By Sezgin Boynik, May 2014, Lucca

[This piece is forthcoming in Rab-Rab {Helsinki] July 2015]

Sezgin Boynik: Can you tell in which way the discussions concerning Brecht and Formalist issues in late fifties and beginning of sixties were related to politics and to Marxist theories, in general and particularly in Yugoslavia?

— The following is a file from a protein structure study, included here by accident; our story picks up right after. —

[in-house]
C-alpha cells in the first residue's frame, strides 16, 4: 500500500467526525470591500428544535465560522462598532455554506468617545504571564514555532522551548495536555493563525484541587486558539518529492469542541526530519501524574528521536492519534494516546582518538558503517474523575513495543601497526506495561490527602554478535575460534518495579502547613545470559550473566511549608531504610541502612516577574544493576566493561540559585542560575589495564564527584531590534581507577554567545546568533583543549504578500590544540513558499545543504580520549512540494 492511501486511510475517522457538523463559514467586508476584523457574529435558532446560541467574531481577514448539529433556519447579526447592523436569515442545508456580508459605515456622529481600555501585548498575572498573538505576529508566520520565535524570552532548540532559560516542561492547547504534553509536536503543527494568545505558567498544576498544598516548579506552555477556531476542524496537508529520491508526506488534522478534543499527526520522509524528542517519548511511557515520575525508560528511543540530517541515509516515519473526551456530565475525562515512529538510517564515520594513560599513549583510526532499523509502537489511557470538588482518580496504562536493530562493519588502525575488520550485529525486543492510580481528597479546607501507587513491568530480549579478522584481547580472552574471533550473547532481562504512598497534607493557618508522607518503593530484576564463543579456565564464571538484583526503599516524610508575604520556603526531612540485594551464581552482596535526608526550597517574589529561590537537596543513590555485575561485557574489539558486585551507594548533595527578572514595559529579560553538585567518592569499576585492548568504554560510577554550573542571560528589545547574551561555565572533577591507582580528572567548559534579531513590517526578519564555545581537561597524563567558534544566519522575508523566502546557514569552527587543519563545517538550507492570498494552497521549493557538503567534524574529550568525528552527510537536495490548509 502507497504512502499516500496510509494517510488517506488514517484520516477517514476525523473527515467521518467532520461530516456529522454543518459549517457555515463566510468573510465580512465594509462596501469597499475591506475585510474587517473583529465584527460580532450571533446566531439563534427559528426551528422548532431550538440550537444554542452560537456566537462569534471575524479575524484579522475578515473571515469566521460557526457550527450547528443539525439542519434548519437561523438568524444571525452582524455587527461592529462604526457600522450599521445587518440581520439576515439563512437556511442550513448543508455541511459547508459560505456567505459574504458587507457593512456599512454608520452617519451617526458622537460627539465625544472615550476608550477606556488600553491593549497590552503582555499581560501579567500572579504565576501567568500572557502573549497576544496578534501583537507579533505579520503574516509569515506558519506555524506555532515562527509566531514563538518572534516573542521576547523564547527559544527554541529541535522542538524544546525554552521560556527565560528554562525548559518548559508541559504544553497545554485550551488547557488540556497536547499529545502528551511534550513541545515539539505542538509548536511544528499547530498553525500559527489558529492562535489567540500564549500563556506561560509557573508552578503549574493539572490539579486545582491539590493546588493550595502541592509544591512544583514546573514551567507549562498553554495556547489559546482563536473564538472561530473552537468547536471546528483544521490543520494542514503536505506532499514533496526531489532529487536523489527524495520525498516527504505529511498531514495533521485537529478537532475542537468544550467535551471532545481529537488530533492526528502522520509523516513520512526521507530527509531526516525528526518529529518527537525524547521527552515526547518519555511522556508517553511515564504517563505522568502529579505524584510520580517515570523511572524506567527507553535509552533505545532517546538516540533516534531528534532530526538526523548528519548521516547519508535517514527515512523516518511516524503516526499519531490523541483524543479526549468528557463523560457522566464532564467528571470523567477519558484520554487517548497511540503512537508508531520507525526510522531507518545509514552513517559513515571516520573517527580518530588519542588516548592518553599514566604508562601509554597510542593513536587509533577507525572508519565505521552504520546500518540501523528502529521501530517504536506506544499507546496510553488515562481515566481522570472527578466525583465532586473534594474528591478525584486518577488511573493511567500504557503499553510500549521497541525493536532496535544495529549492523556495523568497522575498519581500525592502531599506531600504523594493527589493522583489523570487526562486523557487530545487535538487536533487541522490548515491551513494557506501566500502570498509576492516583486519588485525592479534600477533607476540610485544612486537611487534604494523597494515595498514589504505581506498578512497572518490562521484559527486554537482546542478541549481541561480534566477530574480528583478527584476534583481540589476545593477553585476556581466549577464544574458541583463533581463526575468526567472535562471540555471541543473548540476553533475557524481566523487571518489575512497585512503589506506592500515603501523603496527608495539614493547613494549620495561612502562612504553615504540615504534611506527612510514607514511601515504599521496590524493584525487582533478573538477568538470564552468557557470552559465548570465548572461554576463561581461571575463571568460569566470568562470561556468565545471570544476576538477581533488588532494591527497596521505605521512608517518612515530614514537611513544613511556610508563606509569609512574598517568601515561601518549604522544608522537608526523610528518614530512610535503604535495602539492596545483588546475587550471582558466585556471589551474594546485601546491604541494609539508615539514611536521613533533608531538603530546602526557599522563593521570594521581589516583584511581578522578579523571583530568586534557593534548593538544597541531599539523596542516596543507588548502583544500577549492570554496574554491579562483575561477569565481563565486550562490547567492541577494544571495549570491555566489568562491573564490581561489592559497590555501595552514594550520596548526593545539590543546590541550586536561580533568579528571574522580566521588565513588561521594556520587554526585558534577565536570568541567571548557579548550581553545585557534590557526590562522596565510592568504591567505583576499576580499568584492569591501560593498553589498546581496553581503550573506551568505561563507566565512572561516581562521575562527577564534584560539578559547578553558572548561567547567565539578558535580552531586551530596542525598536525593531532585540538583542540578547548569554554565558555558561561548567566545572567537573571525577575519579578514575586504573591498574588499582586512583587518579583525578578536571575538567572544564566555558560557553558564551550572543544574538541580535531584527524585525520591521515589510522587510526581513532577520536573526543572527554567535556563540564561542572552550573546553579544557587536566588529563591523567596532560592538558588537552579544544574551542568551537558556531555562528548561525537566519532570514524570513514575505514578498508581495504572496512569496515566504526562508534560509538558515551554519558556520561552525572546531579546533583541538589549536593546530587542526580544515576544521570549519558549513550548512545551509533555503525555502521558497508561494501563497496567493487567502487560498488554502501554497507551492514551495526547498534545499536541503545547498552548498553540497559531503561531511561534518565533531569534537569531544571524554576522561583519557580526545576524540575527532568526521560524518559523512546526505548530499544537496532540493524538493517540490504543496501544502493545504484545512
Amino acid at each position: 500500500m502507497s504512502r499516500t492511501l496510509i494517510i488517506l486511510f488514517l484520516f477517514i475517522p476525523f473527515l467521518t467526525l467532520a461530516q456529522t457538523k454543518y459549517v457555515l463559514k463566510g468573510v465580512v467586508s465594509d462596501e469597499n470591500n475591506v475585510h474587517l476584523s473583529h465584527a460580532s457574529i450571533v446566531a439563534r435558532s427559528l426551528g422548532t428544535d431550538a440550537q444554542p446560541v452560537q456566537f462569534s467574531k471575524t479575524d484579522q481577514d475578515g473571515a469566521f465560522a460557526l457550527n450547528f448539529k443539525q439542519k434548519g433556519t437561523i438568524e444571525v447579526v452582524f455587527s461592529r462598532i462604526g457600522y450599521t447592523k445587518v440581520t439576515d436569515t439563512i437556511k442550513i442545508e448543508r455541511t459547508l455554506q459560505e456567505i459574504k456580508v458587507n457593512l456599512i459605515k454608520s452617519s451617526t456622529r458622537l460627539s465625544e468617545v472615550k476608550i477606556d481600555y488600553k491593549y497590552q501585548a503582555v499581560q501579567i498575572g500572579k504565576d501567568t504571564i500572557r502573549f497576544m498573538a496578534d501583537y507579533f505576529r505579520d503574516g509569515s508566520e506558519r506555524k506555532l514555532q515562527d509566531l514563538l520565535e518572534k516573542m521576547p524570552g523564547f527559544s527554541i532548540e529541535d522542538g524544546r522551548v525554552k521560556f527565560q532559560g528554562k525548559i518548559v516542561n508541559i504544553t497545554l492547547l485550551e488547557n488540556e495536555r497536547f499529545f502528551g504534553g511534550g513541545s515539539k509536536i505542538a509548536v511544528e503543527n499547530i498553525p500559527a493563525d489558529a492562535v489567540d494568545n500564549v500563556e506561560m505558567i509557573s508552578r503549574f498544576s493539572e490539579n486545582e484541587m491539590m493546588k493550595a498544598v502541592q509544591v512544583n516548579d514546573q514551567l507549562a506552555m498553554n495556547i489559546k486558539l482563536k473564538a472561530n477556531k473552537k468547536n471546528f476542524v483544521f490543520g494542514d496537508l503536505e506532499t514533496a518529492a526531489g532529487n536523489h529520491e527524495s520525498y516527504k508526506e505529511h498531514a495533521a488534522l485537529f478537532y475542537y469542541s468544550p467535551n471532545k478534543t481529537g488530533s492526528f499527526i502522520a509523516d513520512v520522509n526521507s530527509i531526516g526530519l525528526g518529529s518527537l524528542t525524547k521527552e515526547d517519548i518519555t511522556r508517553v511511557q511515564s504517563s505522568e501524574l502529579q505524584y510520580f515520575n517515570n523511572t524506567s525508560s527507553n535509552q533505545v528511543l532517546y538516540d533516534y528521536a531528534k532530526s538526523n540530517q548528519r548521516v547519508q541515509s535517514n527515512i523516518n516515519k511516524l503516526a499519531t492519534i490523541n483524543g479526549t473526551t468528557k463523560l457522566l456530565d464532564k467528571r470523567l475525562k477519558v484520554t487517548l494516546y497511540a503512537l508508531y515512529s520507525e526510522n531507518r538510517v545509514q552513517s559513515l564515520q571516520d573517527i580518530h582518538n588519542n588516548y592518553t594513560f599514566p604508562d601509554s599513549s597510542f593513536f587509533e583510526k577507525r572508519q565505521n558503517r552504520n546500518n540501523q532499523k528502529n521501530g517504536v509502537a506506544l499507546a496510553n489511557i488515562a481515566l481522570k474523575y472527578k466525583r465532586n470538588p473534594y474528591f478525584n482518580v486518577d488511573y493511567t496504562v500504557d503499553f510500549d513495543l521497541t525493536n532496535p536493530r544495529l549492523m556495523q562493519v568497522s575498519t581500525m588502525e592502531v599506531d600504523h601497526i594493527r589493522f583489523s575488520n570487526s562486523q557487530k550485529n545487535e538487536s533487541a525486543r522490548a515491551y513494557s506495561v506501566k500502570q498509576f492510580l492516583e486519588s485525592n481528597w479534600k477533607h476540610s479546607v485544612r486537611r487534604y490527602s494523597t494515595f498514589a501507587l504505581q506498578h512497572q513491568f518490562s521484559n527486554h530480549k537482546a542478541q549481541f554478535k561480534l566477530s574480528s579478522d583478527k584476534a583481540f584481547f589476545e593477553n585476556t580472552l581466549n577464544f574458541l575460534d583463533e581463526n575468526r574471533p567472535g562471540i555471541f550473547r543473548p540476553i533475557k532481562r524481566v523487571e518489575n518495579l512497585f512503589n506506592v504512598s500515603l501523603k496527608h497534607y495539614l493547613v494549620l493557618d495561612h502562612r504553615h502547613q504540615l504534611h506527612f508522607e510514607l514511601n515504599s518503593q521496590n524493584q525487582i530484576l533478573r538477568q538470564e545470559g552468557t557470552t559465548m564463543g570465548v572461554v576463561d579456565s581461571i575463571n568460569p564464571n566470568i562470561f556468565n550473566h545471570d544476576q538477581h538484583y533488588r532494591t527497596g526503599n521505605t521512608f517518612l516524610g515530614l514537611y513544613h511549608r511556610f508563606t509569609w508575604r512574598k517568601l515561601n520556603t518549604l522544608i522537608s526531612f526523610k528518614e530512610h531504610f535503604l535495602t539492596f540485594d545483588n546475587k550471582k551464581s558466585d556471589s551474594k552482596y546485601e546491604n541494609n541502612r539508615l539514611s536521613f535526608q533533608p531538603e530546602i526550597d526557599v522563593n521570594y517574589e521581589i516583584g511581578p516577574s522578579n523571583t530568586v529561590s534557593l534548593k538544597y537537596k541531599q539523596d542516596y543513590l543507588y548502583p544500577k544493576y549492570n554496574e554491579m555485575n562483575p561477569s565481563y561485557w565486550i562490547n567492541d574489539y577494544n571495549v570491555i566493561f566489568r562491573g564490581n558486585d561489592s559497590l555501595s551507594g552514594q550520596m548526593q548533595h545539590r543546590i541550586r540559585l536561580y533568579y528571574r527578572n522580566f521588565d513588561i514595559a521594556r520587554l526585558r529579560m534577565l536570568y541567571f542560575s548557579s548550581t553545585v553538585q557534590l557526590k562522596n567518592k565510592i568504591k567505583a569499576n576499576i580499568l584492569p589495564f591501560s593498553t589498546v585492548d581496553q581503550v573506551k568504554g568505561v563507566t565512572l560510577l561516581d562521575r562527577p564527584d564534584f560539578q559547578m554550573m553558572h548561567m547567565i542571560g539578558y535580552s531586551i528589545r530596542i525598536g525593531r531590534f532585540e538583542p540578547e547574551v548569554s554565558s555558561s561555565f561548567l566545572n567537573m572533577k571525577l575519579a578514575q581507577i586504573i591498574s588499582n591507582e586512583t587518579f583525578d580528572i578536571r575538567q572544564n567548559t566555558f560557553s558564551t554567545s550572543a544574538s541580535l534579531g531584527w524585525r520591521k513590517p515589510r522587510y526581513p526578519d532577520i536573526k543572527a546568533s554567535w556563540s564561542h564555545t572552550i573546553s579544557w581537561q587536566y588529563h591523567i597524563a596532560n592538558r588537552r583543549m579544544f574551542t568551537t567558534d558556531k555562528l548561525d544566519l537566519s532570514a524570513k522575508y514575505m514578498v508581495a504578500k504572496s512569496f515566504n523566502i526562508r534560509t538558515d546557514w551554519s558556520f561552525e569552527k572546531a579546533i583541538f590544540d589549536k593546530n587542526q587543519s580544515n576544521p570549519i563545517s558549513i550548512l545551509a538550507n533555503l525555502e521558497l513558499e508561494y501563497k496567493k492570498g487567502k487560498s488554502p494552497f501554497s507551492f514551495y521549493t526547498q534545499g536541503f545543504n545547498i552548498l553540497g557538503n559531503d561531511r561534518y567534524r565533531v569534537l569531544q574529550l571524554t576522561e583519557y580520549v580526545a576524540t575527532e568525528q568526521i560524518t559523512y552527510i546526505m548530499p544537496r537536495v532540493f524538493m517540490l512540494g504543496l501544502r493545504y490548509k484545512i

Darko Suvin: I started writing about literature, fiction, poetry and drama roughly in the second half of the fifties. I finished my studies in ’55/56 and then went to army service. So I started to write somewhat as a student, but mainly after 1957. At that moment I didn’t know much about old battles (socialist realism versus modernism) that had been fought and won by modernism, more or less. If you read Sveta Lukić’s book Savremena jugoslavenska literatura 1945-1965 (published as a whole in 1968, but his theses were known earlier) you will see these things. The battle was won on the basis of a compromise between the Left intellectuals and the Party politicians. The political top was not much interested in arts or literature, they realised these were politically of secondary importance if you hold all newspapers, radio, and TV. So they offered a quid pro quo: as long as you writers and intellectuals don’t question present-day power; we will let you in peace to write in whatever form you wish. This implicit compromise had two components (of course I realised this retrospectively, I didn’t know it then): first of all there was a genuine revulsion against the arbitrary Stalinism, both on the top of the party (Kidrič, Djilas, Tito, Kardelj, probably also Ranković, but he never spoke much publicly, so you couldn’t guess what he really thought) and in the masses — not so much in between, in the middle party cadres where Stalinism was strongest. And second, the central Party Agit-Prop commission lost all effective power even during Djilas’s heading it in the early ‘50s, it was dismantled in the drive against USSR Statism, and especially after his ouster in 1954.  Even though Agit-Prop commissions remained in each federal republic’s central committee, they didn’t do too much, they were more or less vatrogasci (they put out fires), but they weren’t good enough to start any fire on their own. I knew some guys in the Agit-Prop of the Croatian central committee, for example Marin Franičević, a good poet from Dalmatia in his youth, or Vojin Jelić, from Kninska Krajina, a very interesting and tormented novelist – but they just didn’t know what to do in cultural politics, and they had practically no research apparatus. Of course they were all in the Partisans and many of them, depending on age, in the Left underground movement even before the 1941 occupation by the Axis. They were all brought up on Lukács in the best case and Todor Pavlov (a Zhdanovian esthetician in USSR) in the worst case. The best knew also what Second International people wrote about culture, such as Plekhanov and Mehring, and some Lenin, as filtered by Stalinism. And they knew oodles of Engels, and of course of Stalin. Retrospectively, Engels is all that remains from those theories, and he never wrote specifically about the arts (though when he incidentally did, he could be illuminating, I remember a bit about Ibsen having the background of values from free Norwegian peasantry). I think also some Lukàcs about French realism remains; his really first-rate work up to the mid-20s we didn’t know, I discovered it in the 60s. Engels is a great genius in my opinion, but he was not applicable without great changes to a mutated capitalism and world: a great genius with great mistakes, such as finding dialectics in nature or believing in scientism.